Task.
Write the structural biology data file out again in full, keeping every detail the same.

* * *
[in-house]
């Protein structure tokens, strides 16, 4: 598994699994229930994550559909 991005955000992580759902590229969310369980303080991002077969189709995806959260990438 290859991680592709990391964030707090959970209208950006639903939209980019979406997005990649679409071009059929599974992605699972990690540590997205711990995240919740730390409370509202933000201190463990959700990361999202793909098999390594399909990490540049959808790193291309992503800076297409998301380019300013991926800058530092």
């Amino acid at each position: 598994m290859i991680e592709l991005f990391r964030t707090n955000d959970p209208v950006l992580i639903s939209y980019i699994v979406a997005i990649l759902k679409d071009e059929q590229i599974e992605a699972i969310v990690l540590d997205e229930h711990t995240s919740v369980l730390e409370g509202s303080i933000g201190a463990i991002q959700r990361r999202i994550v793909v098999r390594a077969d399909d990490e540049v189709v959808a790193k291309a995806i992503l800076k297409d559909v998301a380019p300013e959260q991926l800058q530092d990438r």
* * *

[in-house]
């Protein structure tokens, strides 16, 4: 598994699994229930994550559909 991005955000992580759902590229969310369980303080991002077969189709995806959260990438 290859991680592709990391964030707090959970209208950006639903939209980019979406997005990649679409071009059929599974992605699972990690540590997205711990995240919740730390409370509202933000201190463990959700990361999202793909098999390594399909990490540049959808790193291309992503800076297409998301380019300013991926800058530092």
């Amino acid at each position: 598994m290859i991680e592709l991005f990391r964030t707090n955000d959970p209208v950006l992580i639903s939209y980019i699994v979406a997005i990649l759902k679409d071009e059929q590229i599974e992605a699972i969310v990690l540590d997205e229930h711990t995240s919740v369980l730390e409370g509202s303080i933000g201190a463990i991002q959700r990361r999202i994550v793909v098999r390594a077969d399909d990490e540049v189709v959808a790193k291309a995806i992503l800076k297409d559909v998301a380019p300013e959260q991926l800058q530092d990438r």